They therefore continued in their common form of union and law, and endeavoured to maintain the independence of the several princes and states by a league for their common interest ; but this league could not possibly be made sufficiently binding and effective to secure that common interest, while they were exposed to the practices of foreign intrigue, not only from their situation, but from the improvident selfishness which belongs as well to states as to individuals. Thus it happened that France, or any other power, found it easy at all times to convert a portion of the strength of Germany to its own purposes. Thus it happened that this immense division of the most civilized portion of the world never rose to that external consequence, and what is more, never to that state of internal improvement and happiness, which, under favourable circumstances, it might certainly have realized.

I must now make two general observations, and conclude: first, on the House of Austria; secondly, on the peace of Westphalia.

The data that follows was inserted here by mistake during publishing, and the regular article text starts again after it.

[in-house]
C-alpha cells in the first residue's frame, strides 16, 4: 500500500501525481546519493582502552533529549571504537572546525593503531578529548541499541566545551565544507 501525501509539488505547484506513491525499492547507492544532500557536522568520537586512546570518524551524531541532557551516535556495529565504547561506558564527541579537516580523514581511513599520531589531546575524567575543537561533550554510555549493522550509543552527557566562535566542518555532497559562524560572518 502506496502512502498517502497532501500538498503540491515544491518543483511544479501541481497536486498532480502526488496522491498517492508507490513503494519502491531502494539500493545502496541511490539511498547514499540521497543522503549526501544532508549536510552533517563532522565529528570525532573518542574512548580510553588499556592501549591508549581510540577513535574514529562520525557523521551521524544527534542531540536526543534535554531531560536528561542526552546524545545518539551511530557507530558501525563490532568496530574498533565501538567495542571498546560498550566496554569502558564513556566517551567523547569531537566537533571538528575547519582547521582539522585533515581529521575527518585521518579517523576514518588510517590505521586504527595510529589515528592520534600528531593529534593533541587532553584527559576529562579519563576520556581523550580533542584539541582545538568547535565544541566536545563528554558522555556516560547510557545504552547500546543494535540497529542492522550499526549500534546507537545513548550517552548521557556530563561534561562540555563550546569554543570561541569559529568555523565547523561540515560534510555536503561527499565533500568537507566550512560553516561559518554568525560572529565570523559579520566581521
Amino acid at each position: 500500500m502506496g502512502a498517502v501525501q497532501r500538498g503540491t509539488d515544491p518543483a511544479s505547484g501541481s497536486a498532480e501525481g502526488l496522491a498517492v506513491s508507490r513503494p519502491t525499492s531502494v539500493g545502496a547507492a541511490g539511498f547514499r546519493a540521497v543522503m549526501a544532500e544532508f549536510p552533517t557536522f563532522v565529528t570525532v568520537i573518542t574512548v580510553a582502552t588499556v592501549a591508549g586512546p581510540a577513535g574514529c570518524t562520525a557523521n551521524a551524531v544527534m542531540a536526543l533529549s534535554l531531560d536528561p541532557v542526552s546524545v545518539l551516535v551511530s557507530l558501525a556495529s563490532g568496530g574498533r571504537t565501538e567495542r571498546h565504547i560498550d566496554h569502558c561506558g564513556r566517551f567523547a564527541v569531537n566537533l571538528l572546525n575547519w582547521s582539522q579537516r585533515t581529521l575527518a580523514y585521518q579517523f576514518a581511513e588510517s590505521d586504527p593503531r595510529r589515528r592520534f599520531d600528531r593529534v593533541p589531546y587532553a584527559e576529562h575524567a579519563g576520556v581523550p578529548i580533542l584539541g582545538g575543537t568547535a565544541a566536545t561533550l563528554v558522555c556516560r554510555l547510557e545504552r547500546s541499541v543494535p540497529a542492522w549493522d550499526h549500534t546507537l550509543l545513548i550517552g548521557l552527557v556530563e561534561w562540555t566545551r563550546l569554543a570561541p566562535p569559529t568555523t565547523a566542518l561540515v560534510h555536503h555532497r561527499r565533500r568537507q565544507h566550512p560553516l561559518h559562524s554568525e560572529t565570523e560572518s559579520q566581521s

There is no pleasure in reading the history of these princes of the House of Austria. At the most critical period of the world they were the greatest impediments to its improvement; every resistance possible was made to the Reformation by Charles V. Philip II. is proverbial for his tyranny and bigotry. If we turn from the Spanish to the German line of this house, we see nothing, except in one instance (that of Maximilian), but the most blind and unfeeling hostility to the civil and religious rights of mankind. In this line are numbered, Ferdinand I., Maximilian, Rodolph, Matthias. Ferdinand I. we see always employed in tyrannizing over his kingdoms of Hungary and Bohemia. In his measures we can discern only the most continued violation of every principle which should animate a legislator. Instead of rational attempts to train up the bold privileges of a rude people into some political system, properly modified and adapted to the dispensation of more secure and practical freedom, we see force and fury, and command and authority, and all the machinery of harsh and arbitrary government, drawn out and employed to harass, subjugate, and destroy a spirited people—a people that deserved a better fate, by no means incapable of attachment to their rulers, and perfectly susceptible of a sincere and ardent devotion to their Creator.